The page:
All projects start off with Project Initiation. The beginning of it all, in this phase one, we identify a need, problem or opportunity. Let's use the example of a father with a little girl that wants a treehouse. The father (project manager) identified the need of his daughter (the client) who wants a treehouse.

Phase two of the project life cycle is the Planning phase. In our example, the father will start to planing different treehouse designs, a budget, time frame etc. Looking at everything, he needs to be able to successfully complete the project. After careful planning, the project will move to the third phase, which is the Execution phase. In this phase, the father will have to implement his plan, attempting to build a treehouse for his daughter in the specified timeline, budget and scope.

The last phase in the project life cycle is called Closure. The project is completed, and the project needs to be wrapped up. In our example, the father will present the treehouse to his daughter, and she will be able to play in the treehouse. The model used was perhaps a basic one, and you could be working on a much larger scale project, but the basics still stay the same.

If we consider the project life cycle phase one seems straight forward. Identifying a problem or need, but how do we effectively plan this project? How can we ensure that the project is a success? With the correct knowledge, it is easy. You can make use of the Project Management Process.

The Steps in the Project Management Process

The following steps form part of successful planning:

  1. Define the objective – Determine the outcome/goal of the project.
  2. Divide the project scope into smaller pieces – By dividing the project into smaller pieces, it will be easier for you to identify the specific activities.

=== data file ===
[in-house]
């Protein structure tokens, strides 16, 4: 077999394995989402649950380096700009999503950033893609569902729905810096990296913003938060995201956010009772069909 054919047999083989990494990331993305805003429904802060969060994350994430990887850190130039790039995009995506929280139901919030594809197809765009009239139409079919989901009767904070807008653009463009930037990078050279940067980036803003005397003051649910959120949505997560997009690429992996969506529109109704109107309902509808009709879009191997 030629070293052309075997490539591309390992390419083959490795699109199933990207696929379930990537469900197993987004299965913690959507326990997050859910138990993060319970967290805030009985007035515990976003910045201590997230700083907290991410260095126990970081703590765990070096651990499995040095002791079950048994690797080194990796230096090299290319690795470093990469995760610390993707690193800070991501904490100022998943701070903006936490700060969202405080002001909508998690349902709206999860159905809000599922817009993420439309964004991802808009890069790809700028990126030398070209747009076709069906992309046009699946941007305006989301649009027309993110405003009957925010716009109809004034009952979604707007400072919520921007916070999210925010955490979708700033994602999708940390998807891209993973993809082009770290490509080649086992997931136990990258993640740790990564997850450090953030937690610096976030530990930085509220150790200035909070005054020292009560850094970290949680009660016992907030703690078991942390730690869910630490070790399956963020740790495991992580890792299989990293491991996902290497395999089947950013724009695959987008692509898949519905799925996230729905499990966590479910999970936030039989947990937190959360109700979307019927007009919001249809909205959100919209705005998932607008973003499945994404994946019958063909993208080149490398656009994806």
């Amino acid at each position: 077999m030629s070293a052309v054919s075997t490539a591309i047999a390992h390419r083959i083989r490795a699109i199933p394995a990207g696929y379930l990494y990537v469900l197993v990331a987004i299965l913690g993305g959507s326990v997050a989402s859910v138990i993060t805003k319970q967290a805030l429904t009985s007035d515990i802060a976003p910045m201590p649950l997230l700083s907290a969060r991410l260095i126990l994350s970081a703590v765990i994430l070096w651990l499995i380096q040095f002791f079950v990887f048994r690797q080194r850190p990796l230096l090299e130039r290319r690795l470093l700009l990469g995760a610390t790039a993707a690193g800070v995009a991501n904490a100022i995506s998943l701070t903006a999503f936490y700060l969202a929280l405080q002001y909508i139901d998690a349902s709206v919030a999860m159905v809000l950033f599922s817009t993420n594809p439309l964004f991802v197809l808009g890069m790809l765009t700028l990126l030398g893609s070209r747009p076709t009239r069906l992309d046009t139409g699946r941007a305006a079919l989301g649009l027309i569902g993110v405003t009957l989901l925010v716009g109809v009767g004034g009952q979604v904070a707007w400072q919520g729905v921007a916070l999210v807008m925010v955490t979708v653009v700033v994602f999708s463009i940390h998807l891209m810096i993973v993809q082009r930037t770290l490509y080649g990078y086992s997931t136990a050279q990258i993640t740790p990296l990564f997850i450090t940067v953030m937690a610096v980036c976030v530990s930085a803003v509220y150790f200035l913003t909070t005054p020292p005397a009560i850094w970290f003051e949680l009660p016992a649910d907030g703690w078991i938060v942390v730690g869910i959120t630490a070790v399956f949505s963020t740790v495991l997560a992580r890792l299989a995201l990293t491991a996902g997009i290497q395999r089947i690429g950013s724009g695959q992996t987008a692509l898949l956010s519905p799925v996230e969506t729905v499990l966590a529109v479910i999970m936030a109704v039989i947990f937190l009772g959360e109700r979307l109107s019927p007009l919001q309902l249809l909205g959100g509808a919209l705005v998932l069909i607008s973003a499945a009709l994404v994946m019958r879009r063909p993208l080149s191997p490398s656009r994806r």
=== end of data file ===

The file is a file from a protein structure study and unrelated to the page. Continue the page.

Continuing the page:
3. Define specific activities – Specify what activities needs to be completed to accomplish the objective.
  4. Portray the activities in a network diagram – You can make use of a Network diagram to show the sequence of actions and their interdependencies.
  5. Estimate the time frame – You will determine how long it will take you to complete each activity.
  6. Estimate the costs – You will base your expenses on the number of resources and the quantities of resources needed per activity.
  7. Calculate a project schedule – in calculating the project schedule, you will be able to determine if you can complete the project in the correct time frame within the project budget.

The overall objective of implementing project management techniques in your business or personal life would be to have a successful customer. It doesn’t matter if you are the customer of your own project, the feeling of completing a project on time, in the budget and scope will leave you feeling satisfied. At the Institute of Project Management Ireland, we can help you grow into a great project manager. Our Project Management Framework course introduces you to different tools and techniques of planning for the future projects you are managing. The course is focused on practical examples and is filled with case studies. Applying the knowledge you collect will result in more effectively run projects.

Works Cited:
Clements, J. P. & Gido, J., 2009. Effective Project Management. Fourth ed. Canada: Cengage Learning.